I,,,.:-*1.1-M---- lJnit.4 States General Accounting OTf‘iw GAO Report to Congressional Committees MEDICARE Second Status Report on Medicare Insured Group Demonstration Projects 141514 l_-l~-~ ll-.” -... _“---~ _----_ (;A()! IIltIb!N)-l 17 United States General Accounting Office Washington, D.C. 20548 Human Resources Division B-239496 June 6,199O The Honorable Lloyd Bentsen Chairman, Committee on Finance United States Senate The Honorable John D. Dingell Chairman, Committee on Energy and Commerce House of Representatives The Honorable Dan Rostenkowski Chairman, Committee on Ways and Means House of Representatives Section 4015(a) of the Omnibus Budget Reconciliation Act of 1987 (OBRA) authorizes the Secretary of Health and Human Services (HHS) to conduct demonstrations of contracting on a prepaid capitation basis with Medicare Insured Groups (MIGS) to provide Medicare benefits to retirees.1 The law also requires us to monitor contracts with these MIGS and report on the status of the projects. This is our second status report. In our first status report,” we noted that HHS'S Health Care Financing Administration (HCFA) had entered into cooperative agreements with three companies to establish MIGS. We also questioned HCFA'S interpreta- tion of section 4015(a) because MIG contracts awarded under its interpre- tation could lead to increased Medicare costs. We recommended that HCFA apply section 40 15(a) payment limitation and surplus retention restrictions to all MIG projects. In HHS’S comments on the report, it agreed to implement our recommendations. ‘Section 4016(a) pertains explicitly to “Medicare Insured Group Demonstration Projects.” Such groups may include Medicare qualified health maintenance organizations and other entities that meet the specified restrictions and requirements. Reference is made to employers in section 4015(a)(7). The legislative history suggests that employment-related groups, such as employers and unions, were the entities most likely to participate. ‘Medicare: Status Report on Medicare Insured Group Demonstration Projects (GAO/HRD-89-64, June 27, 1989). Page 1 GAO/HRD90-117 Status Report on Medicare Group Projects B-239496 The Southern California Edison Company (SCEC) and Amalgamated Life Current Status of Insurance Company MIGS were still in the feasibility analysis stage of Three Cooperative their cooperative agreements with HCFA in April 1990.:) SCECwas continu- Agreements ing to develop its proposed method for determining Medicare payment rates to it, and Amalgamated was still in the process of developing its health care delivery system. As of April 1990, neither MIG had enrolled any Medicare beneficiaries, and HCFA was not sure when either project would become operational. Chrysler Motors Corporation terminated its MIG demonstration project after a feasibility study found it would not operate at a profit. Because section 4015(a) authorized three projects, HCFA is continuing to negotiate with other prospective sponsors. Medicare is a federal program that assists most elderly and some dis- Background abled people in paying for their health care, generally on a fee-for- service basis. The program, administered by HCFA, provides two basic forms of protection, Part A, Hospital Insurance, covers inpatient hospi- tal, skilled nursing facility, hospice, and home health services. Part B, Supplementary Medical Insurance, covers physician services and vari- ous other health care services, such as laboratory and outpatient hospi- tal services. In 1989, Medicare covered about 33.7 million beneficiaries and spent about $58.2 billion for part A and $38.2 billion for part B. In February 1985, as part of an effort to contain the growth of Medicare costs, III% initiated a nationwide program to expand the use of risk- based health maintenance organizations (HMOS) by Medicare benefi- ciaries.4 These HMOS operate at risk because they contract to provide enrollees’ covered health care for a predetermined monthly capitation rate equal to 95 percent of the Adjusted Average Per Capita Cost (AAPCC).AAPCCrates are actuarial estimates of the costs Medicare will incur, on average, for serving beneficiaries on a fee-for-service basis. AAPCCrates are developed for each county in the nation. Because Medicare law requires that HMO capitation rates be based on 95 percent of Medicare’s average costs in the areas covered by the HMOS, “These cooperative agreements require completion of a feasibility analysis phase and an operational development phase before a company can proceed to the implementation phase of its demonstration project, the point at which it can begin to enroll Medicare beneficiaries. %ICFA also has risk contracts with competitive medical plans which operate like HMOs in that they are paid a predetermined fixed capitation rate, are subject to essentially the same Medicare regula- tory requirements, but are permitted greater flexibility in how they set their commercial rates and the services they offer commercial members. For the remainder of this report, when we use the term HMO, it also refers to competitive medical plans. Page 2 GAO/HID-90-117 Status Report on Medicare Group Projects E23@4@6 the program is designed to reduce Medicare outlays for HMO enrollees by 5 percent. In July 1987, HHS submitted a legislative proposal to the Con- gress to further expand the program, seeking authority to enter into risk-based contracts with employer-related plans. We reported on unresolved issues in HHS’S proposal to contract with employer-related groups on a capitation basis.” Because the MIG concept had not been tested and HHS had problems implementing previous capi- tation initiatives, we urged caution in proceeding with the proposal, thereby recommending that the Congress consider deferring authoriza- tion to implement the program until HHS demonstrated that MIG rate- setting methods and beneficiary and program safeguards are reasonable and adequate. Section 4015(a) authorizes such demonstrations and con- tains important safeguards for both Medicare and its beneficiaries. Many employers and unions provide their Medicare-eligible retirees with The MIG Concept supplemental policies that pay for part of the retirees’ medical expenses not covered by Medicare. An HHS study concluded that in 1987, an esti- mated 10.7 million retirees and their dependents were covered by employer-sponsored health benefit plans6 We estimated that employers” annual benefit payments for retirees’ medical care were about $9 billion in 1988.7 Although retirees over age 65 (Medicare eligible) made up two- thirds of all retirees covered by company health plans, they received only about one-third of the benefits because Medicare pays a large por- tion of their health care costs. Under the MIG demonstration program, Medicare beneficiaries decide whether to enroll in a MIG. For beneficiaries who enroll, the MIG assumes, for a fixed capitation payment from Medicare, the financial risk of pro- viding the full range of Medicare-covered services. The MIG program enables employer-related groups to combine Medicare and employer- sponsored Medicare supplemental benefits into one integrated health care plan. HHS postulated that, by managing all their retirees’ health care benefits, employer-related groups could effectively monitor and control the price and utilization of benefits, thereby holding down overall costs. “Medicare: Uncertainties Surround Proposal to Expand Prepaid Health Plan Contracting (GAO/ -88 _14, Nov. 2,19&37). “Health Insurance Coverage of Retired Persons, National Medical Expenditure Survey, U.S. Depart- ment of Health and Human Services, Public Health service, September 1989. Page 3 GAO/HRD-90-117 Status Report on Medicare Group Projects 101 B2m496 Under this theory, Medicare costs would be reduced. Likewise, the employer-based group would have lower costs for Medicare supplemen- tal benefits than it otherwise would. In addition, MIG enrollees should benefit from having to deal with only one party for claims processing and from receiving the additional benefits the MIGS may offer as incen- tives to enroll. As specified in section 4016(a), our objectives were to (1) monitor the Objectives, Scope,and- status of HCFA'S implementation of the MIG demonstrations and the status Methodology of any projects awarded and (2) review the potential effects of section 4016(a) requirements on these projects. We reviewed HCFA and HHS documentation related to the MIG demonstra- tion to determine the projects’ status, To obtain information on current developments, we discussed the demonstration program with officials in HCFA'S Office of Research and Demonstrations, which is responsible for implementing the demonstration and awarding the cooperative agree- ments. We also reviewed OBRA requirements for projects and reviewed prior GAO work on HCFA’S capitation initiatives under the Medicare and Medicaid programs. We did not obtain written comments from HHS on this report; however, HCFA officials’ comments have been incorporated where appropriate. Our work was conducted between February 1989 and April 1990 in accordance with generally accepted government auditing standards. In November 1989, Chrysler Motors Corporation decided to discontinue Chrysler Decides to its MIG demonstration project during the feasibility analysis phase. Discontinue Its MIG Chrysler concluded that a MIG was not feasible. The overall operating Project costs of a MIG would not be at least 6 percent lower than Medicare fee- for-service costs and, therefore, the MIG would operate at a loss. A major objective for Chrysler when it began analyzing its MIG project was to explore a method to help control the rising health expenditures for approximately 62,000 retired employees under its Medicare supple- mental benefits program.8 The MIG was a joint project between Chrysler ‘According to Chrysler’s 1987 annual report, it incurred $202.9 million in expenses during 1987 for health and life insurance for its retirees. In 1987 Chrysler had about 82,000 retired employees cov- ered by its pension plan, of which 20,000 were not eligible for Medicare benefits. Page 4 GAO/I%UWO-117 Status Report on Medicare Group Project8 E28949l5 and the International Union (United Automobile, Aerospace and Agri- cultural Implement Workers). Chrysler’s 1988 health benefits program covered up to 365 days of inpatient hospital care, up to 730 days of skilled nursing care, prescription drugs, and Medicare deductibles and coinsurance. The first phase of Chrysler’s project was to analyze the feasibility of a MIG. Chrysler hired a consultant to (1) analyze available information about current health care costs and utilization, (2) estimate savings from available managed care initiatives, (3) develop a proposal for a Medicare rate-setting methodology, and (4) investigate administrative issues. Chrysler’s consultant concluded that a MIG was not feasible because it would not be able to operate at a profit for the following reasons: . HCFA'S recent success in cost containment, such as controlling the price of care through prospective payment programs, had reduced the poten- tial for savings through further initiatives. Based on 1986 data, a Chrysler MIG could only achieve a net savings equivalent to 3.8 percent of Medicare and company-furnished health payments by implementing a number of managed care initiatives, including case management, exclu- sive provider organizations, and retrospective utilization review. This falls short of the S-percent reduction necessary for a MIG to be profitable under section 40 15(a). l A MIG could achieve administrative cost levels as low as Medicare’s only after many years and substantial investment. A Chrysler MIG'S adminis- trative costs would be 6 percent of claims costs. This compares to an estimate of 2.3 percent in administrative costs for Medicare and com- pany-furnished benefits combined. . A MIG would probably not be able to negotiate provider payment rates as low as Medicare’s payment levels because the MIG would lack Medicare’s market power and government status. In January 1989, HCFA entered into a cooperative agreement with the Status of SCECMIG Southern California Edison Company to explore establishing a MIG, and Project the project is still in the feasibility analysis phase. HCFA budgeted about $198,000 for its share of that phase, which was scheduled to be com- pleted in January 1990. HCFA, however, granted an extension through April 1990 and is planning to grant another extension through March 31, 1991, allowing SCECadditional time to develop a proposal for a method of setting the capitation rate HCFA would pay during the demon- stration period. At the completion of the feasibility analysis phase, sc~c will decide whether to continue with the MIG demonstration project. Page 6 GAO/HRD-90-117 Status Report on Medicare Group Projects 61 B-289496 SCEC,an investor-owned utility company, is interested in a MIG project as a possible means to moderate rising retiree health care costs without reducing benefits. About 10,000 retirees and their dependents receive health services through SCEC'Sbenefit plan, about 4,800 of whom are Medicare eligible. The combined cost of health care and life insurance benefits for all of SCEC’Sretirees and their dependents was about $23 million in 1988. Retirees can choose to obtain their health care services from an HMO or from SCEZC’S provider organization, PrimeCare. Nearly all SCECretirees have selected PrimeCare, which pays in full for covered services at par- ticipating providers, including clinics operated by SCEC.If the retirees go to a nonparticipating provider, PrimeCare pays 80 percent of reasonable charges. PrimeCare covers inpatient, outpatient, substance abuse, mental health, and chiropractic services; and it pays the part B premi- ums for Medicare-eligible retirees. Additionally, PrimeCare has an annual out-of-pocket expense limit of $1,500 per person. PrimeCare has opened one geriatric health care center and is in the process of opening two others. SCECproposes to use PrimeCare for its MIG project with the possibility of adding benefits for long-term care and hearing aids. SCECproposes to open its MIG to all Medicare-eligible retirees, except dialysis and trans- plant patients and beneficiaries who are eligible because of a disability. SCIZ proposed a Medicare payment-rate methodology. HCFA, however, questioned the methodology because portions of it were not based on the cost experience of SCEC’SMedicare-eligible retirees. As of April 30, 1990, a final rate-setting methodology had not been approved by HCFA, nor had an operational date for the MIG been finalized. Amalgamated Life Insurance Company remains in the feasibility analy- Status of the sis phase of its cooperative agreement with HCFA. Amalgamated is the Amalgamated MIG administrator for the Amalgamated Clothing and Textile Workers Union Project health insurance benefit plan, which covers about 500,000 workers and their families, including approximately 130,000 retirees and spouses. Most of the retirees are low-income Medicare beneficiaries who received only limited health insurance coverage during their working years. In 1988, Amalgamated supplemented union retirees’ Medicare benefits by covering the inpatient hospital deductible and hospital coinsurance. The union provides direct care, at subsidized rates, to its retirees and active Page 6 GAO/IiRBBO-117 Status Report on Medicare Group Projects . B-289495 workers through its network of health centers, one of which is in Phila- delphia. Medicare-eligible retirees are responsible for part B deductible and coinsurance for services received at these health centers and receive nothing from Amalgamated when other providers are used. The union has about 12,000 Medicare-eligible retirees and spouses in the Philadel- phia area, and Amalgamated has proposed this area as the initial site for its MIG demonstration project. In September 1988, HCFA and Amalgamated signed a cooperative agree- ment to establish a MIG demonstration project. HCFA extended for the sec- ond time the feasibility analysis phase through December 31,1990, due to Amalgamated’s difficulties in negotiating a contract for inpatient care with a Philadelphia health care facility. HCFA informed Amalgamated that the remaining $129,500 budgeted for this phase will not be made available until an inpatient-care contract is signed. At the time of our November 1987 report, HCFA planned to update MIGS' How Rates Will Be initial experience-based payment rates using some index of cost growth, Updated Has Not Been such as overall Medicare cost changes. HCFA would no longer be Determined obtaining cost data for MIG enrollees because it would not receive claims from them and, thus, would not be able to directly update payment rates. We pointed out that, as time passed, it might become increasingly difficult to measure objectively whether under-payments or overpay- ments to MIGS were occurring. We concluded that the MIG rate-setting methodology should be thoroughly tested before general legislation authorizing agreements was granted. As of April 1990, HCFA had not decided how to update experience-based payment rates. HCFA officials said they are waiting for a prospective MIG to present a payment updating method for the agency to evaluate. Under the demonstration, HCFA plans to collect demographic, enrollee satisfaction, and health service cost and utilization data. The specifics about the exact data to be collected and the uses of them had not been finalized. Cost and use of service data will be critical to determining whether a suitable method for updating rates can be found. We will con- tinue to monitor developments in the rate-updating and data collection areas. Page 7 GAO/HRD-90-117 Statue Report on Medicare Group Projects +I- B-239496 In our June 1989 report, we questioned HCFA'S interpretation of the HHS Agrees requirements placed on MIG demonstrations, In line with our interpreta- With Our Prior tion, we recommended that the Secretary of HHS require HCFA to Recommendations . apply the 95 percent of the experience-based rate payment limitation and the surplus retention restrictions of OBRA to all MIG projects, . define surplus as the excess of Medicare payments over the costs of pro- viding Medicare-covered services, and . require that all surplus over that amount either be used for additional benefits not previously funded by the employer or be returned to the Medicare program. In November 7, 1989, comments on these recommendations, HHS stated that after consultation with its Office of the General Counsel, it intends to implement all three. HCFA has been working for about 2 years to implement MIG demonstra- Conclusions tion projects. Currently, none of the projects have progressed further than the feasibility analysis phase. At the end of its feasibility analysis, Chrysler decided not to proceed with the demonstration, concluding that it would not be able to operate a MIG profitably. Little progress has been made in the last year by Amalgamated or Southern California Edison. Neither company has developed a method of setting capitation rates that HCFA has approved. Both companies have received extensions of the feasibility analysis phase of their cooperative agreements. Based on Chrysler’s decision to drop out of the MIG demonstration and the slow progress being made by Amalgamated and SCEC,it is not known when any MIG project will become operational. Page 8 GAO/HRDBO-117 Status Report on Medicare Group Projects We are sending copies of this report to other congressional committees; the Director, Office of Management and Budget; the Secretary of Health and Human Services; and other interested parties. This report was pre- pared under the direction of Janet L. Shikles, Director, Health Financing and Policy Issues, who may be reached on (‘202) 276-6461 if you or your staff have any questions. Other major contributors are listed in appen- dix I. Lawrence H. Thompson Assistant Comptroller General Page 9 GAO/HUD-90-117 Status Report on Medicare Group Projects Appendix I Major Contributors to This Report Jane L. Ross, Senior Assistant Director, (202) 275-6196 Human Resources Thomas G. Dowdal, Assistant Director Division, G. Jeff Ch&-tey, Assignment Manager Washington, DC. Michael J. Stepek, Evaluator-in-Charge Philadelphia Regional Linda P. Schmeer, Evaluator Office Y (106851) Page 10 GAO/HRD-90417 Status Report on MedIcare Group Projecte Itequttsts for copiw of GAO reports should be sent to: ITS. General Accounting Office Post Office Box 6016 Gaithersburg, Maryland 20877 Telephone 202-275-6241 The first five copies of each report are free. Additional copies are 12.00 each. Thtw is a 25% discount on orders for 100 or more copies mailed to a single address. Orders must be prepaid by cash or by check or money order made out to the Superintendent of Documents.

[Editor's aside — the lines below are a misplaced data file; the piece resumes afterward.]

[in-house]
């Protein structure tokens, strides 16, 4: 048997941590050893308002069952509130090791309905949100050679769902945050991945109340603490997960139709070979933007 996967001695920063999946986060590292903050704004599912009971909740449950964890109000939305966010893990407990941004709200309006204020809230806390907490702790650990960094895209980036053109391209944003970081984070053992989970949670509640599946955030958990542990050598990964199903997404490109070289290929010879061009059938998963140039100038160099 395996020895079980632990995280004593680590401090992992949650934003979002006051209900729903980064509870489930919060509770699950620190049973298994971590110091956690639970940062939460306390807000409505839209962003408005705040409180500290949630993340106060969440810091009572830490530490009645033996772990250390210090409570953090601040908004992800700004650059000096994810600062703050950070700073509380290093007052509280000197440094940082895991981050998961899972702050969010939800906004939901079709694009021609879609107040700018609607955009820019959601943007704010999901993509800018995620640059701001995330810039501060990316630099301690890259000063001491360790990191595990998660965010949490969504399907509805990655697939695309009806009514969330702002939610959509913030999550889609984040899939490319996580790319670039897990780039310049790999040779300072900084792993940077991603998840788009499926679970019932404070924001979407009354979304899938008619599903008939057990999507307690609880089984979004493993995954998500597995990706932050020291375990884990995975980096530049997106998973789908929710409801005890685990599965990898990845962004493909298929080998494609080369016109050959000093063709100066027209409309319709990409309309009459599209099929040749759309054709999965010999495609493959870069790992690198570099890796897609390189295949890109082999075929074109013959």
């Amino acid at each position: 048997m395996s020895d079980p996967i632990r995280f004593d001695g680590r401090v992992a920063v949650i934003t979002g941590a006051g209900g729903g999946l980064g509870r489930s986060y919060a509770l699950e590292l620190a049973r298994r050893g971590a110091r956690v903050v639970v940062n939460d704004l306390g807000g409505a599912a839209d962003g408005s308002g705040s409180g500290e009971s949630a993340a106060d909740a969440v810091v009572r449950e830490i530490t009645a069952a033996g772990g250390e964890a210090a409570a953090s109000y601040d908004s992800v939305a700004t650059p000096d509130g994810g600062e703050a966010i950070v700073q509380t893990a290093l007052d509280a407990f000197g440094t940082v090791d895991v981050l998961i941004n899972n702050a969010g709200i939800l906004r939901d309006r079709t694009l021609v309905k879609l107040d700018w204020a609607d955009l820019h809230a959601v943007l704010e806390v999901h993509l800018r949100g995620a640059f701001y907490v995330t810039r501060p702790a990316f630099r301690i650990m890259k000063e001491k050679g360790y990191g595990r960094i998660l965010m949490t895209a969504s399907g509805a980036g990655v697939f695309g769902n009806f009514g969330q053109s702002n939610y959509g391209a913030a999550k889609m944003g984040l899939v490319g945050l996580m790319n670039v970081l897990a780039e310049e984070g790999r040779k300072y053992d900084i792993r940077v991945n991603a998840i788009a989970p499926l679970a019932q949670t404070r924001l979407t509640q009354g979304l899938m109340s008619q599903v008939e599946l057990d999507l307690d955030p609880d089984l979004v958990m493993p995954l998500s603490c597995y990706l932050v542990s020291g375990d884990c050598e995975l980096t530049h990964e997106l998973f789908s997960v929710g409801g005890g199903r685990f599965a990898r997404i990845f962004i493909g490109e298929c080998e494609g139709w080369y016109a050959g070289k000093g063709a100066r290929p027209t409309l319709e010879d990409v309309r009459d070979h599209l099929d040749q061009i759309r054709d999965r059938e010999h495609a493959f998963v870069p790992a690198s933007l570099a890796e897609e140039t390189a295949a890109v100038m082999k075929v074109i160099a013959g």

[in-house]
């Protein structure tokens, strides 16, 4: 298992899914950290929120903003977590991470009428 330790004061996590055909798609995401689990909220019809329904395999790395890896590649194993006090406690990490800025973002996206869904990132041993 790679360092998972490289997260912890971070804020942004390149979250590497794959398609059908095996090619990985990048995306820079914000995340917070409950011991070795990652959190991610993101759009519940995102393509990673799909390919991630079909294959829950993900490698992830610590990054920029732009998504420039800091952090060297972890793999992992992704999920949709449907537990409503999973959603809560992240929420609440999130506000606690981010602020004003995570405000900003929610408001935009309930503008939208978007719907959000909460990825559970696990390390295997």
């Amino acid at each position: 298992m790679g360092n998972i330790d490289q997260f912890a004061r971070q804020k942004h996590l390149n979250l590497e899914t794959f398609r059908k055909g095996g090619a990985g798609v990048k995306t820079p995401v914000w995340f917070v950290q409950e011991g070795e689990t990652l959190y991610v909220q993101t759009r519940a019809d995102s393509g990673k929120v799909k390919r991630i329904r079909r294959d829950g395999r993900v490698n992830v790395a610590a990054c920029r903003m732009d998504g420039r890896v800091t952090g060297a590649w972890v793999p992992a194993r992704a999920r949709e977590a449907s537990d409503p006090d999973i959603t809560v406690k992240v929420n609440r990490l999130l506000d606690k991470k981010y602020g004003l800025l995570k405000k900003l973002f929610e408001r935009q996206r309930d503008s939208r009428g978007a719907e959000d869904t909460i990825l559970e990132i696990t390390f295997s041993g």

Medicare: Second Status Report on Medicare Insured Group Demonstration Projects
Published by the Government Accountability Office on 1990-06-06.
Below is a raw (and likely hideous) rendition of the original report. (PDF)